At Cray Kaiser, we’re always looking for ways to stay up-to-date on the ever-changing nonprofit policies. It’s especially important now since many organizations are beginning a new fiscal year on July 1. This month, we attended the 36th Annual Conference for Not-For-Profit Organizations hosted by Chicago-Kent College of Law. The conference provided several takeaways that will directly impact our nonprofit clients. If any of these issues raise questions for your organization, please do not hesitate to contact us today.
IRS Budget Cuts: How They’ll Impact You
Lately, there have been massive cuts to government spending, and the IRS is no exception. In particular, the Exempt Organization (EO) Unit of the IRS has been especially hard hit. Despite the reduction in resources, the IRS is still processing and auditing a high volume of nonprofit applications and filings. In 2016 alone, the IRS audited over 6,000 exempt organizations. Half of those audits were due to operational and organizational issues, like verifying exempt activities. The other half were mainly related to employment taxes and Unrelated Business Income Taxes (UBIT). Due to the resource reductions at the IRS, you can expect delays with processing returns and completing audits.
Tax Exempt Applications: Tips for Success
Applying for tax exempt status is a complicated endeavor. The form 1023 is one of the more complicated IRS forms, so it’s easy to have an application flagged due to simple human error. As a best practice, we recommend having a professional prepare or review your application before submission, which will save you time and hassle in the long run.
Despite the budget cuts, there have been improvements to the amount of time the IRS takes to process tax exempt applications. The average processing time in 2016 was only 70 days, a huge decrease from a few years ago when the same process would have taken about 180 days. The reduction in processing time is almost entirely due to the implementation of Form 1023-EZ. The 1023-EZ is a streamlined version of the original 1023 and is meant for smaller organizations. In addition to being less complex in general, the 1023-EZ has fewer requirements for supporting documentation as well as a lower application fee.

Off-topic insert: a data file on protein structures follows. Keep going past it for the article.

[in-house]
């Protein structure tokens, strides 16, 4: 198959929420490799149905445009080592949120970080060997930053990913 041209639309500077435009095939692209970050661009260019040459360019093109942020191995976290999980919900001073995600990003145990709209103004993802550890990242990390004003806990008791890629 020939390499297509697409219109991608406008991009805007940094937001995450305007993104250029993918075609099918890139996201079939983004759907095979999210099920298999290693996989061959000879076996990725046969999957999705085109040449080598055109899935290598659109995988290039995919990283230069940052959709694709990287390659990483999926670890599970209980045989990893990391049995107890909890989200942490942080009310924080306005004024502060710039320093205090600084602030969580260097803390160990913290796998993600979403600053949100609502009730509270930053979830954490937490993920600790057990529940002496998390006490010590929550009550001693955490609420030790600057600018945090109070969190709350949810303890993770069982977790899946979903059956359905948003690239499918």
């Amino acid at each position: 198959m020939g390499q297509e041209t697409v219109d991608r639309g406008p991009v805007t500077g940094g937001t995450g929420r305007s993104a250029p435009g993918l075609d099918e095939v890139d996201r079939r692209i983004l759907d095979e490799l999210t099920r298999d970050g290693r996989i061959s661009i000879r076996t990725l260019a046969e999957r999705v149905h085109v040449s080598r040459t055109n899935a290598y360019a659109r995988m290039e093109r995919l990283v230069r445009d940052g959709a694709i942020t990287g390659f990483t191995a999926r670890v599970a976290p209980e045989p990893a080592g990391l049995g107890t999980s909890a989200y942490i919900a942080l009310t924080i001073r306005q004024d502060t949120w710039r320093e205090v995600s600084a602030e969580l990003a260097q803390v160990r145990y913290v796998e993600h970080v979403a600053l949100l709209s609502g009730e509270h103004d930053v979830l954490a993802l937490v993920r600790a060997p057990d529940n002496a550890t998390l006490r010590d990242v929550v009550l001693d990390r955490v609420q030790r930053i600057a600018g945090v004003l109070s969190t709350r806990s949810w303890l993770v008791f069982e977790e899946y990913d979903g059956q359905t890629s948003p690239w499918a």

You can use the 1023-EZ form if your organization doesn’t expect to generate $50,000 in revenue annually in its first three years. However, if your estimates were low and you do exceed the $50,000 annual threshold, the IRS has yet to revoke or audit any prior 1023-EZ application for organizations going over the limit in a later budgeted year.
Filing For & Maintaining Your Nonprofit Status
In addition to filing with the IRS, you’ll also need to register your nonprofit with the state. In fact, most of the legwork surrounding your documentation and structuring begins at the state level, specifically with the Attorney General. The good news? The Charitable Organization Registration Form (CO-1) is much less involved than the federal forms. The bad news? Due to budget cuts at the state level, resources are extremely low and those offices are overwhelmed. Also, the state’s filing system lacks any electronic option and is completely paper-based. As a result, the process can take up to six months so it’s crucial to start the state filing process early.
Once you’ve achieved nonprofit status, it’s extremely important to file your yearly reporting well in advance of the deadline. Due to outdated legislation, the state can revoke your charitable status within 60 days of missing the filing or extension deadline.
Applying for and maintaining your nonprofit status can be a challenge if you’re not familiar with the process. It’s important to work with a firm that has considerable expertise in the nonprofit sector. If you’re considering starting a nonprofit, or have questions on how to maintain your status and keep up with the ever-changing guidelines, contact us and we’ll be happy to help you through the process.